“I have just sent you an email. Check it and let me know what you think. I’ll stay online”, is a common part of conversation across continents these days.
Usually, in a matter of seconds the recipient is able to read that email. I often find myself saying, “It’s been ten minutes, since I sent that email! You still haven’t received it?” to someone in San Francisco.
We expect things to work. And work fast!
The internet connects most places in the world today. With real-time audio-visual technologies (e.g.: Skype, Google Hangout, iChat, and so on), time and distance have shrunk remarkably. When I teach geography to students on Skype, the communication is usually instantaneous though physically they may be far from me.
The speed with which we are able to communicate, makes the distance almost irrelevant … when the networks are working properly. Technology mitigates geography! This facilitates greater spatial interaction (how places interact with each other), a concept I have introduced in an earlier article.
Thanks to the internet, international bank transactions can occur within a matter of seconds or minutes as opposed to the very complex and stressful method a paper transaction would take.
I remember a time when we used to have to wait for hours or more to make an international call. You had to call the international operator and “book” an international call. Most of us didn’t have a telephone. So, we used to go to someone’s house to do this. This meant we had to plonk ourselves down at their house until the operator called back, ready to connect our call.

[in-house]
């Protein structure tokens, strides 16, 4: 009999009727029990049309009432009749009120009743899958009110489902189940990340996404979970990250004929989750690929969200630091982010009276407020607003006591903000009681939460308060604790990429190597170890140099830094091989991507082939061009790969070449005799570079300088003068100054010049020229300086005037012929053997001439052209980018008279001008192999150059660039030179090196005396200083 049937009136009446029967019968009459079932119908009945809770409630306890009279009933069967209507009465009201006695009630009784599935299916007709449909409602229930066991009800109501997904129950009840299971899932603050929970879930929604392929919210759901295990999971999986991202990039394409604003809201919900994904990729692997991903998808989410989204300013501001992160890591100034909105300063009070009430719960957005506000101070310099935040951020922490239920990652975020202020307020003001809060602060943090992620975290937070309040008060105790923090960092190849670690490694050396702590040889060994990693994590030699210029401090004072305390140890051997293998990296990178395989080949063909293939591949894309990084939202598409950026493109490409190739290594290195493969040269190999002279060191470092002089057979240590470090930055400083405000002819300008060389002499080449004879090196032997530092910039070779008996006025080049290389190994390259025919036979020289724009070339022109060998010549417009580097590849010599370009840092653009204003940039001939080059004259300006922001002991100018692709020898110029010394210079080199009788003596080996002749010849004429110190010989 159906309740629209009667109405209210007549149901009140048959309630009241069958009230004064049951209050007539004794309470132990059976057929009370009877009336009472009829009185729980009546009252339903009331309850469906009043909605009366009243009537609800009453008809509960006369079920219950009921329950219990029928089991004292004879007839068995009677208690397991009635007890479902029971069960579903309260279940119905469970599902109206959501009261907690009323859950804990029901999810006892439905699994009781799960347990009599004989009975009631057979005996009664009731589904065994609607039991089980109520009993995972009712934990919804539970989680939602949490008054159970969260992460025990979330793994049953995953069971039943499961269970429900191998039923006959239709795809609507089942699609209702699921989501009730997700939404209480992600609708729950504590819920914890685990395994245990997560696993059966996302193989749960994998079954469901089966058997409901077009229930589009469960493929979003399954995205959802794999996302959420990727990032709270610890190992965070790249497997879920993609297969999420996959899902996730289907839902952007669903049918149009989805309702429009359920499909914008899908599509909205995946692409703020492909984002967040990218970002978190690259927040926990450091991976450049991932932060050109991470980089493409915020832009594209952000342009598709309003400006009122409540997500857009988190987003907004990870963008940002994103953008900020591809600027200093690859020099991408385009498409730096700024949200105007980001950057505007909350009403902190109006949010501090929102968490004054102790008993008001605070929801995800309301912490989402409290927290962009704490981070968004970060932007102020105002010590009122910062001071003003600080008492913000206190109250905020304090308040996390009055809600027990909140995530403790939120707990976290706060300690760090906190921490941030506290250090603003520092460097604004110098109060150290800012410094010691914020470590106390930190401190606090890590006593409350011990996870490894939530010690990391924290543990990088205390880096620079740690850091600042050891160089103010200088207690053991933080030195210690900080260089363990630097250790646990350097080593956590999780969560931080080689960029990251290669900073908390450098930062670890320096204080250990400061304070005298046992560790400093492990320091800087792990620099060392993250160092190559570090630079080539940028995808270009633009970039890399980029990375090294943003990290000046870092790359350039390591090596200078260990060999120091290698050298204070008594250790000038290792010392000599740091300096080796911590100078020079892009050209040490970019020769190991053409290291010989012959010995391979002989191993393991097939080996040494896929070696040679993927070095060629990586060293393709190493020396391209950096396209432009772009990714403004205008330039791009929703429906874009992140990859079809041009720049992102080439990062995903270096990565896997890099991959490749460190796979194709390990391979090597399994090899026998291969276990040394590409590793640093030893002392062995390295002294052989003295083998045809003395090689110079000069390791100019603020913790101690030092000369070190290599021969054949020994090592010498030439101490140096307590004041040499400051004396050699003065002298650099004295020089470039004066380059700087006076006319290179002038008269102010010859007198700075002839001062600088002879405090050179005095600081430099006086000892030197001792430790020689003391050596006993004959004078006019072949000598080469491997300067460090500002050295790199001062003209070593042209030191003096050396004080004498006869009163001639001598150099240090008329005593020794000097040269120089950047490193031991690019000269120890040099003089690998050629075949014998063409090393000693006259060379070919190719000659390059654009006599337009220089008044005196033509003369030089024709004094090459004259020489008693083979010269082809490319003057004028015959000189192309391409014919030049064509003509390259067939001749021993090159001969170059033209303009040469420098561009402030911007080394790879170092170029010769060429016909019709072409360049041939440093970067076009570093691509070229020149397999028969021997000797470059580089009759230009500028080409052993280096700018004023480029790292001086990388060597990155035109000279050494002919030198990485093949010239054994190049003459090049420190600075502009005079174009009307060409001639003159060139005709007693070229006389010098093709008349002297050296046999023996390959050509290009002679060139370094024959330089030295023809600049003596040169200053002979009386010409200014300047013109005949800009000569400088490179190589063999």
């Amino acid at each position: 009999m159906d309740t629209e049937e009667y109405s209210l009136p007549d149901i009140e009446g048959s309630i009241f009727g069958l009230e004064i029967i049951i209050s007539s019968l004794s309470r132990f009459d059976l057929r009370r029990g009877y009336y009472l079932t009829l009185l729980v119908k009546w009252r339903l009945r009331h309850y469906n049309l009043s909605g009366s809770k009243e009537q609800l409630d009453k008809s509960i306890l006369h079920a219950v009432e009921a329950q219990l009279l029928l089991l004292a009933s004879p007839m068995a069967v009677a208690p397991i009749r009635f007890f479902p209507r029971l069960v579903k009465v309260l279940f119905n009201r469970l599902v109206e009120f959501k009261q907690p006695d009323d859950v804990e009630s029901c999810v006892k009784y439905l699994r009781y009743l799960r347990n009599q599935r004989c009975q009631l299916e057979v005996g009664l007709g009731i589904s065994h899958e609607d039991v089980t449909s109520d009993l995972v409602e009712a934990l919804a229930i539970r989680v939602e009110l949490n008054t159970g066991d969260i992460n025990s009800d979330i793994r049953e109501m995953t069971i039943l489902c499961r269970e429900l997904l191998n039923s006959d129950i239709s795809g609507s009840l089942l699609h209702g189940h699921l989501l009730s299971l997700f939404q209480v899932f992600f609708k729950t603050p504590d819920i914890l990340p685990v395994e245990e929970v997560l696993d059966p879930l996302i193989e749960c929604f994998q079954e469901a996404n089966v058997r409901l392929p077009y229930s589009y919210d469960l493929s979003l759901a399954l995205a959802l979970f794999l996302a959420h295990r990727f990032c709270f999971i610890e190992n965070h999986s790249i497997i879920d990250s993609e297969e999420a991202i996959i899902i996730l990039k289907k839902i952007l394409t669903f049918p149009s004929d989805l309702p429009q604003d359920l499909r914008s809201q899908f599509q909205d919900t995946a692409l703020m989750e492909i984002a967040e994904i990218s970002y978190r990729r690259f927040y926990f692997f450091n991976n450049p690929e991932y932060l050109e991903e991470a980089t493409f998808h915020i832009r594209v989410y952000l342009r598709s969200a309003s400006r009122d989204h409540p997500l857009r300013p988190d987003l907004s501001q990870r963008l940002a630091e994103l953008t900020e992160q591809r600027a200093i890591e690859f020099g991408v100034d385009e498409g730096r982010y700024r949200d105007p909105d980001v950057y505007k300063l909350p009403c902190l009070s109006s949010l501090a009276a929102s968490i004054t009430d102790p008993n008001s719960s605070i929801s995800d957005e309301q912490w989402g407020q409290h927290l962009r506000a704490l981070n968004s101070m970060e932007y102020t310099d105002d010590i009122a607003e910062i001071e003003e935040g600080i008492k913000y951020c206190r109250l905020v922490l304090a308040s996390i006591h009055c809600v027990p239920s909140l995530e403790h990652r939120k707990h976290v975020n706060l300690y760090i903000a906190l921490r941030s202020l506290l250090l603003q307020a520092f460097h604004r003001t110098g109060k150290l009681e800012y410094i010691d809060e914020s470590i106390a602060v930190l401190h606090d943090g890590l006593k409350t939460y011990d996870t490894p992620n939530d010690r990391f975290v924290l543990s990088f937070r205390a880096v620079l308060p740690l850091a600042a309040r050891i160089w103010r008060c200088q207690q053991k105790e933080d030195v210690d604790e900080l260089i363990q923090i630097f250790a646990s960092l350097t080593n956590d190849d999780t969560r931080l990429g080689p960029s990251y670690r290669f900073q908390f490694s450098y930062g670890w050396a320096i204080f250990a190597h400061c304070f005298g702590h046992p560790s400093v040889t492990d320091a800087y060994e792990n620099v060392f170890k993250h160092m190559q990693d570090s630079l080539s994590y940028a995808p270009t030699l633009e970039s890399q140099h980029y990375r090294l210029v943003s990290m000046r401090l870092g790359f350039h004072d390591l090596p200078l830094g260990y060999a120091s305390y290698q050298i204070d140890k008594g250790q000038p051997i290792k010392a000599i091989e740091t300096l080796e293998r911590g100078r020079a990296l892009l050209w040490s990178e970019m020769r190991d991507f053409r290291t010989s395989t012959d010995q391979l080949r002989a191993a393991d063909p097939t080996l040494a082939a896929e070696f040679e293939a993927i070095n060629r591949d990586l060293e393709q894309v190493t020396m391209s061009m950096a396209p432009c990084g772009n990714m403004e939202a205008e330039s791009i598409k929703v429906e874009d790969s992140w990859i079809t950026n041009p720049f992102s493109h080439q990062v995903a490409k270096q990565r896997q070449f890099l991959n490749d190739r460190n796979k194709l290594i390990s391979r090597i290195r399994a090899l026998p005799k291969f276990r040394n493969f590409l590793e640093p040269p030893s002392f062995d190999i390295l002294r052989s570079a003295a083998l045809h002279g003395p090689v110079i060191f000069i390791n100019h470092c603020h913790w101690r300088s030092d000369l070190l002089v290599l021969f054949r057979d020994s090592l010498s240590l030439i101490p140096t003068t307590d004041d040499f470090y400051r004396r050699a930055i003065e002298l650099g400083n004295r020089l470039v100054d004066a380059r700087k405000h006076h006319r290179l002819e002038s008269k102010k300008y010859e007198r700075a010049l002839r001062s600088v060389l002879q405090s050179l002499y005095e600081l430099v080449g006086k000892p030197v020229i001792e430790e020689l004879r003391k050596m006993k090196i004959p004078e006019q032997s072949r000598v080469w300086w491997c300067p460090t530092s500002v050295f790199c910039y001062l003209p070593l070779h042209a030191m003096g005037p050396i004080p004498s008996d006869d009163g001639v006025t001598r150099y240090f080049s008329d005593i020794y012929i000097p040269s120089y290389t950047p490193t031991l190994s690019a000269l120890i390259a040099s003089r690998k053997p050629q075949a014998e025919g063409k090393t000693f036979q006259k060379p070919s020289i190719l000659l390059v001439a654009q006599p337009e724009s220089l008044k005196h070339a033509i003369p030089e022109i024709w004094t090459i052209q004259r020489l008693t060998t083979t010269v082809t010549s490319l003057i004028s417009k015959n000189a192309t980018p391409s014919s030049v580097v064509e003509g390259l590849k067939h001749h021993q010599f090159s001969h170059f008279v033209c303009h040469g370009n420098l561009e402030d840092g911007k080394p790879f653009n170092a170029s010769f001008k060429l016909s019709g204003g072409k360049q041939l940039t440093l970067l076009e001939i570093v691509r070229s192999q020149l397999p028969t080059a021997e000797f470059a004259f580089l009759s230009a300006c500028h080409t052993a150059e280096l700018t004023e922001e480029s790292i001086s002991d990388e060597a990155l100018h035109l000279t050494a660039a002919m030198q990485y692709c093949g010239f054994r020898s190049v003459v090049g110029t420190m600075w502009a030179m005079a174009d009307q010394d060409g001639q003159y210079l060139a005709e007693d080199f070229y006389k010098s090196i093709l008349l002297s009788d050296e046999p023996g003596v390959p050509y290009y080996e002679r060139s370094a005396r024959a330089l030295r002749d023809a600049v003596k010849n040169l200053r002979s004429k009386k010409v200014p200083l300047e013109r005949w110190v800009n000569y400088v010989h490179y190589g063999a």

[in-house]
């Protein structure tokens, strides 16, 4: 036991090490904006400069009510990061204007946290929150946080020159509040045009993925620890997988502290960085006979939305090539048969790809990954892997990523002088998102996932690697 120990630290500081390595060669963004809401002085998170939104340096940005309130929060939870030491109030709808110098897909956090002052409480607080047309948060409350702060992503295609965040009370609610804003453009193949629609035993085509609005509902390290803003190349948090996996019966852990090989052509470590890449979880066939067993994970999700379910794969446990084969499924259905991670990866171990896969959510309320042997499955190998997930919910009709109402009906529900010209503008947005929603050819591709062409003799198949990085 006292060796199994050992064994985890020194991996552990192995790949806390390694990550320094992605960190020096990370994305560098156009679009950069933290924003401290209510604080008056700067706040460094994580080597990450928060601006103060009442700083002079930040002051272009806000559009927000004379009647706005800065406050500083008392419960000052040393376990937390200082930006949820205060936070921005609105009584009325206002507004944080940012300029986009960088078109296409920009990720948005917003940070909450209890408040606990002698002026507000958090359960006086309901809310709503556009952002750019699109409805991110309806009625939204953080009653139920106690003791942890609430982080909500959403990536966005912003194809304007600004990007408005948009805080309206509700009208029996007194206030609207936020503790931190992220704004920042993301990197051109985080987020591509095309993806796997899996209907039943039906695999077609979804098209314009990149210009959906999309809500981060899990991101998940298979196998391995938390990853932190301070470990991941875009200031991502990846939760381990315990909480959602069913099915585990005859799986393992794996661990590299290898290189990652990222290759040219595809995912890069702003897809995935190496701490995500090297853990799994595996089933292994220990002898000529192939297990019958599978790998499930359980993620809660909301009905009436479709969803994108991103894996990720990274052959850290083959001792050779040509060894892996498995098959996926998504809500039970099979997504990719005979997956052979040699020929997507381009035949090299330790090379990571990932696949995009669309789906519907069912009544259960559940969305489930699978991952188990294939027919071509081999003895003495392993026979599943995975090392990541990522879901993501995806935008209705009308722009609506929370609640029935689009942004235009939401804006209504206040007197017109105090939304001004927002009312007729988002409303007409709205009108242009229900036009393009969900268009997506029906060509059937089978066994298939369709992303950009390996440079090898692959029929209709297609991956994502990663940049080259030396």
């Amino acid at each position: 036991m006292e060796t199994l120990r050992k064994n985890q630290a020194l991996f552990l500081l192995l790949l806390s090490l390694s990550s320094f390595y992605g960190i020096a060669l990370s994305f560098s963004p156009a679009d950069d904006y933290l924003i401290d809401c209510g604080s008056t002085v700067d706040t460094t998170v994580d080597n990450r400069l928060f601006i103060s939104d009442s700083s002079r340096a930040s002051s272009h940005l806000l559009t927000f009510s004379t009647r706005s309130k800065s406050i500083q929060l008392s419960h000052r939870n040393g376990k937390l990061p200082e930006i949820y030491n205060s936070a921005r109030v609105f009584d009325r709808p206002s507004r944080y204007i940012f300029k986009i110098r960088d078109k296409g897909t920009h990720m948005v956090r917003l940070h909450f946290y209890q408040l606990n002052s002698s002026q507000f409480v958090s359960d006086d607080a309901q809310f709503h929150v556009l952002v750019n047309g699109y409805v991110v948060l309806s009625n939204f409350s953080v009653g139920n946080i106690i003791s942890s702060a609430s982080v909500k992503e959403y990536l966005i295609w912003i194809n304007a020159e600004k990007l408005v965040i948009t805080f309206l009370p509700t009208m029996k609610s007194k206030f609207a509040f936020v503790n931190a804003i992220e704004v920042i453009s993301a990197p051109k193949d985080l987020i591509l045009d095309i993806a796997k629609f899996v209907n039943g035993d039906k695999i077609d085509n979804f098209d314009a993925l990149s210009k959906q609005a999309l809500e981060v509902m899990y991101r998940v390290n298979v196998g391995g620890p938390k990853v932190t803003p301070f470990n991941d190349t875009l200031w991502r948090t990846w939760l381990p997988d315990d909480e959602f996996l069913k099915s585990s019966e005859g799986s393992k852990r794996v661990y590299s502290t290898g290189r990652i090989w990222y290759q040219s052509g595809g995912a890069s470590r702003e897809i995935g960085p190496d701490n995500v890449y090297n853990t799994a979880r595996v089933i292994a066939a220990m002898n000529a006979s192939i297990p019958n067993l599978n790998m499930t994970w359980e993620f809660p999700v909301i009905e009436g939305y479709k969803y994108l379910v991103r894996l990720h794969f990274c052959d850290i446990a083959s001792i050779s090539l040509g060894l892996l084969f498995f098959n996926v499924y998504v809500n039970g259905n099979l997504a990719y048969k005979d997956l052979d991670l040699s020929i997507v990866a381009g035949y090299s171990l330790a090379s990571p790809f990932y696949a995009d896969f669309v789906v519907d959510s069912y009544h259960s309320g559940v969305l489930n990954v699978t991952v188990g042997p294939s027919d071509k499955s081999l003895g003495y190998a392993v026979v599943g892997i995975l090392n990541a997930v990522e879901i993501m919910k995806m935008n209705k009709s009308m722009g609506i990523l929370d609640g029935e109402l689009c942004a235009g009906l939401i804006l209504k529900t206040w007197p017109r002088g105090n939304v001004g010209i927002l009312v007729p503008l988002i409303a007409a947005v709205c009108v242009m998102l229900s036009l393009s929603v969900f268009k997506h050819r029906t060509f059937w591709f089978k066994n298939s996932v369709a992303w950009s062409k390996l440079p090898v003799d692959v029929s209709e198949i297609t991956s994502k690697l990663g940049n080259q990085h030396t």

Now, I get on Skype and pay a pittance to chat with most of my contacts worldwide!
How are these connections achieved?
We are able to communicate so easily with so many places in the world thanks to underwater cables that connect places. These cables were first laid to connect the continents with telegraphy. Most of you probably have not seen a telegram! It was phased out in India a few years ago.
Similarly cables connected telephone communications.
Now cables provide us with the ability to connect on the internet and, that too, at high speeds. The communication is almost instantaneous.
Here is a diagram of the internal structure of the cables:
Check out the very interesting interactive map of the internet cables snaking around the world and connecting us. (Click on the image to open the map; it will open in a new tab/window.)
Geography of Threats
Among the many uses of the internet, international security is crucial. Internet communication is key not only to people’s interactions but also for very large financial transactions, diplomacy, military operations and strategy, espionage, and so many others.
Communication is vital. The kind of instant communication that the internet provides is especially crucial for military and diplomatic coordination among allied countries. It is also vital for sharing of intelligence among countries (espionage secrets, latest goings on in allied or rival countries, the movement of international criminal commodities such as narcotics, etc.).
The underwater cables in the open seas are in “international waters” – no one controls these areas; they are areas of a lot of conflict. Two kinds of enemies pose serious threat to these cables: